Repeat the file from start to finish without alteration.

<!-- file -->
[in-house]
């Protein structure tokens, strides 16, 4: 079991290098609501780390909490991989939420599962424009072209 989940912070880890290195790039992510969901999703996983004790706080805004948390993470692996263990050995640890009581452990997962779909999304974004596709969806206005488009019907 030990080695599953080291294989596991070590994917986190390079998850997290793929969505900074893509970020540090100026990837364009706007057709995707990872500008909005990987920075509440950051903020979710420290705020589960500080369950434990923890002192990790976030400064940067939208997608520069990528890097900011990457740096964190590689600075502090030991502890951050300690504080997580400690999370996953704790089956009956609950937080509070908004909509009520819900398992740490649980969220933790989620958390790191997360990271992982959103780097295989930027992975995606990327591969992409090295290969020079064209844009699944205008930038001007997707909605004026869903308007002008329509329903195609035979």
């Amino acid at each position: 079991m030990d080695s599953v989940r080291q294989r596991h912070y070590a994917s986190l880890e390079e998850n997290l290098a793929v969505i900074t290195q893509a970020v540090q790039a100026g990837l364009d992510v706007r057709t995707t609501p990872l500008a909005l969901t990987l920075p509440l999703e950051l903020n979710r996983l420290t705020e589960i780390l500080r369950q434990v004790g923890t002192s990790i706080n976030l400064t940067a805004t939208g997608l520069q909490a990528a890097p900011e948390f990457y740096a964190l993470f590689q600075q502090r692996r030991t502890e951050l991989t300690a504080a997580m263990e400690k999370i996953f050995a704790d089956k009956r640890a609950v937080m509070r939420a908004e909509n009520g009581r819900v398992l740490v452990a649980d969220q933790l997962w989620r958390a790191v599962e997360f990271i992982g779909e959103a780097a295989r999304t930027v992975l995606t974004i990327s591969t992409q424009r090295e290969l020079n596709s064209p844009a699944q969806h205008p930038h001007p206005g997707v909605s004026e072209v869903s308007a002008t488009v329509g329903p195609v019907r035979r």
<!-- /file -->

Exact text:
[in-house]
């Protein structure tokens, strides 16, 4: 079991290098609501780390909490991989939420599962424009072209 989940912070880890290195790039992510969901999703996983004790706080805004948390993470692996263990050995640890009581452990997962779909999304974004596709969806206005488009019907 030990080695599953080291294989596991070590994917986190390079998850997290793929969505900074893509970020540090100026990837364009706007057709995707990872500008909005990987920075509440950051903020979710420290705020589960500080369950434990923890002192990790976030400064940067939208997608520069990528890097900011990457740096964190590689600075502090030991502890951050300690504080997580400690999370996953704790089956009956609950937080509070908004909509009520819900398992740490649980969220933790989620958390790191997360990271992982959103780097295989930027992975995606990327591969992409090295290969020079064209844009699944205008930038001007997707909605004026869903308007002008329509329903195609035979």
């Amino acid at each position: 079991m030990d080695s599953v989940r080291q294989r596991h912070y070590a994917s986190l880890e390079e998850n997290l290098a793929v969505i900074t290195q893509a970020v540090q790039a100026g990837l364009d992510v706007r057709t995707t609501p990872l500008a909005l969901t990987l920075p509440l999703e950051l903020n979710r996983l420290t705020e589960i780390l500080r369950q434990v004790g923890t002192s990790i706080n976030l400064t940067a805004t939208g997608l520069q909490a990528a890097p900011e948390f990457y740096a964190l993470f590689q600075q502090r692996r030991t502890e951050l991989t300690a504080a997580m263990e400690k999370i996953f050995a704790d089956k009956r640890a609950v937080m509070r939420a908004e909509n009520g009581r819900v398992l740490v452990a649980d969220q933790l997962w989620r958390a790191v599962e997360f990271i992982g779909e959103a780097a295989r999304t930027v992975l995606t974004i990327s591969t992409q424009r090295e290969l020079n596709s064209p844009a699944q969806h205008p930038h001007p206005g997707v909605s004026e072209v869903s308007a002008t488009v329509g329903p195609v019907r035979r």